By Michael Mazza, Special to CNN
Editor’s note: Michael Mazza is a research fellow at the American Enterprise Institute. The views expressed are his own.
On Monday, North Korea announced it was extending the window for its rocket launch due to a technical glitch. On Tuesday, South Korean intelligence officials announced there were indications that the rocket was being dismantled. On Wednesday, North Korea conducted the missile test, which it carried out successfully. What happened here?
It could be that this false delay was all about China. North Korea originally announced the missile test only a day after a high-level meeting in Pyongyang between Kim Jong Un and Wang Jiarui, head of the Chinese Communist Party’s International Department. Beijing, in the midst of a leadership transition and already dealing with a period of tense relations with its neighbors and the United States, must have been furious.
Although publicly China adopted a mild approach to the coming missile test, behind the scenes it may well have been exerting significant pressure on Pyongyang to scrap the launch. While Beijing does have leverage it could bring to bear – especially of the economic variety – its history of supporting North Korea under all circumstances, no matter how egregious its behavior, likely undermined any threats China may have made. And even though China is North Korea’s only real ally, Pyongyang is fiercely independent and loath to follow Chinese directives.
Could it be that the announcement of delay followed quickly by the launch was intended as a deliberate slap in the face to China?
There are other interpretations of this about-face, of course. Patrick Cronin, writing for GPS this week, suggested that North Korea was “adhering to the ancient military maxim that all war is deception” and thus “preceded its launch with well-timed misinformation.” He may be right. But even if that’s the case, it appears Kim was content to deceive his friends along with his enemies.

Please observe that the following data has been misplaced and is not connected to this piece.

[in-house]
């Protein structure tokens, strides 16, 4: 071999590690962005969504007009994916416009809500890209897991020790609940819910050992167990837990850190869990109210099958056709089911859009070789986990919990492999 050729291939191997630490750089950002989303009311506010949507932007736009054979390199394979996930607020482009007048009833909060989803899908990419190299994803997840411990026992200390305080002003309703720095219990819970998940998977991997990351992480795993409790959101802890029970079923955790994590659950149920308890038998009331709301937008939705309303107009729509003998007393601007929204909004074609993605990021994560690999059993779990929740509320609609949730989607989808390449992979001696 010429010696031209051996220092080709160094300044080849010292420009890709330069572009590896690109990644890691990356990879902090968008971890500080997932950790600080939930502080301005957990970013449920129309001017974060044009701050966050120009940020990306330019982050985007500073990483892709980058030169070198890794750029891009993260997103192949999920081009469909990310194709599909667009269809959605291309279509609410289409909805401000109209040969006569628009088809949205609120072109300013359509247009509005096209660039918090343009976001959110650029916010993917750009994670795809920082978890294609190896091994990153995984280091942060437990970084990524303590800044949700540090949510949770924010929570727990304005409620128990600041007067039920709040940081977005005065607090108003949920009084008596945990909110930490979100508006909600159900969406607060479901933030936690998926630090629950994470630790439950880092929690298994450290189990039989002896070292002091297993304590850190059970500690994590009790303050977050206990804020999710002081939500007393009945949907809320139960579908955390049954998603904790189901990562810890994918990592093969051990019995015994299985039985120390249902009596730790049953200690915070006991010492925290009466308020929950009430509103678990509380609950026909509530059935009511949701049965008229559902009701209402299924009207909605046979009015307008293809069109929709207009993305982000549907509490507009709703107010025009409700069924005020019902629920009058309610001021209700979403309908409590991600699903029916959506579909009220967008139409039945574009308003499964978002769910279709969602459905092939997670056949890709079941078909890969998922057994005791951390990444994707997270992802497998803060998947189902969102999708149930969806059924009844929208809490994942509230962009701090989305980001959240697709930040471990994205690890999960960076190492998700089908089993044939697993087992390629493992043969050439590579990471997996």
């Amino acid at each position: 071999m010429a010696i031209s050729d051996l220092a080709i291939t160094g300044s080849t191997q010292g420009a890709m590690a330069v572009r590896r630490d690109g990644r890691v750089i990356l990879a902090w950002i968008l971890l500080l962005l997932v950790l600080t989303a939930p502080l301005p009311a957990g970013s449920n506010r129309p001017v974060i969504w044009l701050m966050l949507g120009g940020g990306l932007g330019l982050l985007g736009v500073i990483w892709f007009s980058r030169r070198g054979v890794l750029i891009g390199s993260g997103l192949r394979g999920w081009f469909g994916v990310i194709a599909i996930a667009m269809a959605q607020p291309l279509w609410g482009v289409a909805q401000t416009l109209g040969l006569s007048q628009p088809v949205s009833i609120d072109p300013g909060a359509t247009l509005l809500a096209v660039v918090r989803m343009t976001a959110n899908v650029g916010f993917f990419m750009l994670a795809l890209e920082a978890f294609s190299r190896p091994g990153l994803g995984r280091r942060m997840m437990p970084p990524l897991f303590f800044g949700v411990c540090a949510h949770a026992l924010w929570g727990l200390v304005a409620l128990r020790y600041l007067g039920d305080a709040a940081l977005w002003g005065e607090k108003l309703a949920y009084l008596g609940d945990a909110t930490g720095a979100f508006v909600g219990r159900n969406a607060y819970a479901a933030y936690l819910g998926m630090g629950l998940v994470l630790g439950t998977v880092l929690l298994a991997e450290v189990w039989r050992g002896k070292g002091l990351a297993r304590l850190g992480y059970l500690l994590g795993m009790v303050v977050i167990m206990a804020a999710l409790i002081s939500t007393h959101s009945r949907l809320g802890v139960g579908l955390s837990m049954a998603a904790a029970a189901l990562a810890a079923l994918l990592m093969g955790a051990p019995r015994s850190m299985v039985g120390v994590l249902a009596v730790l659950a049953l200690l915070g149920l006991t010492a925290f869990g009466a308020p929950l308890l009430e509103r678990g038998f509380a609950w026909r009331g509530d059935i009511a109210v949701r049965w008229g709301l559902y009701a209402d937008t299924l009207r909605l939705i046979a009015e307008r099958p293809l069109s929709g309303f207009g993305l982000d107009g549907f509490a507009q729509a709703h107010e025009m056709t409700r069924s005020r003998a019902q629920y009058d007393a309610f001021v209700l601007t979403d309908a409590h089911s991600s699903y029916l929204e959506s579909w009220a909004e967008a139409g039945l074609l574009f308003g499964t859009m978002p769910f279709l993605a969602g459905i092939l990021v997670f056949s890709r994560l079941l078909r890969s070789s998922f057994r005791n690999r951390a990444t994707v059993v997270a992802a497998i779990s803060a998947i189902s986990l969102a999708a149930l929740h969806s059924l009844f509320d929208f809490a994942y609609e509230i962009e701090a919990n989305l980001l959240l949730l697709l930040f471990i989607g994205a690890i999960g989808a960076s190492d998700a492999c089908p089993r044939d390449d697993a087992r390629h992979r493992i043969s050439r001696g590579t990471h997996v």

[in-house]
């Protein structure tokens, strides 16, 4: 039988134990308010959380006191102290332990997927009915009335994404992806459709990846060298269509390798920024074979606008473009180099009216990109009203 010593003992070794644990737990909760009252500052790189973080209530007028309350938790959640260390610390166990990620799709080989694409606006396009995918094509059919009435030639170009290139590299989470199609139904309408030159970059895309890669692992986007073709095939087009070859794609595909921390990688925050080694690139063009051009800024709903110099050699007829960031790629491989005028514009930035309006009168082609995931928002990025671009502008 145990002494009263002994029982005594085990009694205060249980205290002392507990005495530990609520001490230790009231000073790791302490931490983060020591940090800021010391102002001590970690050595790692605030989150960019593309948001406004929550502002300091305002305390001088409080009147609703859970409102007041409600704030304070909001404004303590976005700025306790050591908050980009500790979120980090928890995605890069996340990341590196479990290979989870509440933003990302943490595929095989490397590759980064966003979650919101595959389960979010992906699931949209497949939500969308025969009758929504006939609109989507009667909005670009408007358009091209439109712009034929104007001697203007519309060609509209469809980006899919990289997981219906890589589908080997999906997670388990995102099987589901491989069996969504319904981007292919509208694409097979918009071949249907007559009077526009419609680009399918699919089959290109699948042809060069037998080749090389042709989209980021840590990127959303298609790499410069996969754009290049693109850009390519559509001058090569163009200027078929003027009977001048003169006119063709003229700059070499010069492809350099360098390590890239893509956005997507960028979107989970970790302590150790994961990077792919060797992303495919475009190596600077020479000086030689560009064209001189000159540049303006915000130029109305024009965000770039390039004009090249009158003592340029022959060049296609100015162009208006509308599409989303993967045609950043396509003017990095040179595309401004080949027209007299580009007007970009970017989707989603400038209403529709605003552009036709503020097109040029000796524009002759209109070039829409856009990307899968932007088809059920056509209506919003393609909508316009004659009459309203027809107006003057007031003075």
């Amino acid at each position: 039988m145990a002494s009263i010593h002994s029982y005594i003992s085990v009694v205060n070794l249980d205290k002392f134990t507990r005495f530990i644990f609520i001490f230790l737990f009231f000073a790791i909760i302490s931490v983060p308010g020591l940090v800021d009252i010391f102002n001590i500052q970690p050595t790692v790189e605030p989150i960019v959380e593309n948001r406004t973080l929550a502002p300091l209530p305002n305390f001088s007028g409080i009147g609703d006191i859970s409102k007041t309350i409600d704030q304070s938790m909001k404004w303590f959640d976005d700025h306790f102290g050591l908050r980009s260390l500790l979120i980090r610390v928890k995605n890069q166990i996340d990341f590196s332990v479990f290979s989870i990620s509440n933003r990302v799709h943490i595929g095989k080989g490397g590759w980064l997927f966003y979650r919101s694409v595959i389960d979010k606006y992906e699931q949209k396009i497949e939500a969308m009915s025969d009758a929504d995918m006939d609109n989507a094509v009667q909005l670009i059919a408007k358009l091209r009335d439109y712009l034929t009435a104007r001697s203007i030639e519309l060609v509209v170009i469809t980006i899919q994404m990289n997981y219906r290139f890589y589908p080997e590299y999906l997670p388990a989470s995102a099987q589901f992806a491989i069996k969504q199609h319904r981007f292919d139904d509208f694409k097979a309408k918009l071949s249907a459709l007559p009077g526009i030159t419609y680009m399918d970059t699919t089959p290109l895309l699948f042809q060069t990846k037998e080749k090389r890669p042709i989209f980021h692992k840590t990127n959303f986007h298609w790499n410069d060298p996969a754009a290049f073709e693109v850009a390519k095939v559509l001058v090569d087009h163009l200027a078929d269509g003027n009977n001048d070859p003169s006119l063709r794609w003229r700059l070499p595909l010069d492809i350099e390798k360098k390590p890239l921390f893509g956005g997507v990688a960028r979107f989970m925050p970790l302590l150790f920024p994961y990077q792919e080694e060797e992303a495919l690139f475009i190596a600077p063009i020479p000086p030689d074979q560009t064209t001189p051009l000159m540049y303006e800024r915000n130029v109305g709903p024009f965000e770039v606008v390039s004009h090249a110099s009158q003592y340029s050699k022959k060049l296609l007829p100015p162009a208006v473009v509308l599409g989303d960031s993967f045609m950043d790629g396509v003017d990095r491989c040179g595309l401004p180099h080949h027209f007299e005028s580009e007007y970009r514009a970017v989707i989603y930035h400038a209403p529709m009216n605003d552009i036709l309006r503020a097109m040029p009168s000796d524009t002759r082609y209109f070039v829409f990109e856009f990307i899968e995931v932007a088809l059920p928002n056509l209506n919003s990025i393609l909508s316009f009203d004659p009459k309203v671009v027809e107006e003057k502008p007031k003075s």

One can only hope that this all finally serves as the straw that breaks the Chinese camel’s back. Beijing must realize that having long refused to put its leverage to use, it has unduly limited influence in Pyongyang. And much to Beijing’s chagrin, with North Korea on the precipice of fielding an inter-continental ballistic missile capable of striking the United States, Washington will have even greater impetus to invest in ballistic missile defense and to enhance defense capabilities in the Asia-Pacific.
Sadly, it’s not at all clear that North Korea’s latest provocation will force China to reconsider its strategic calculus. The Chinese system is not conducive to sharp turns in policy, especially at a time of transition in Beijing in which the new leaders are still consolidating their power. But Xi Jinping may want to teach the young Kim a lesson. He could do so by working more closely with the United States to institute new sanctions and enhance sanctions enforcement. In the short term, Xi may aim to cause Kim some pain just to prove he is willing to do so. China can always ease up on its enforcement of sanctions or step up its aid to the impoverished nation once it determines Kim has gotten the message.
Beijing’s strategic interest will likely remain in the maintenance of an independent North Korean state allied to China. Even with North Korea’s latest show of insulting intransigence, a fundamental change in the bilateral relationship remains an unlikely outcome.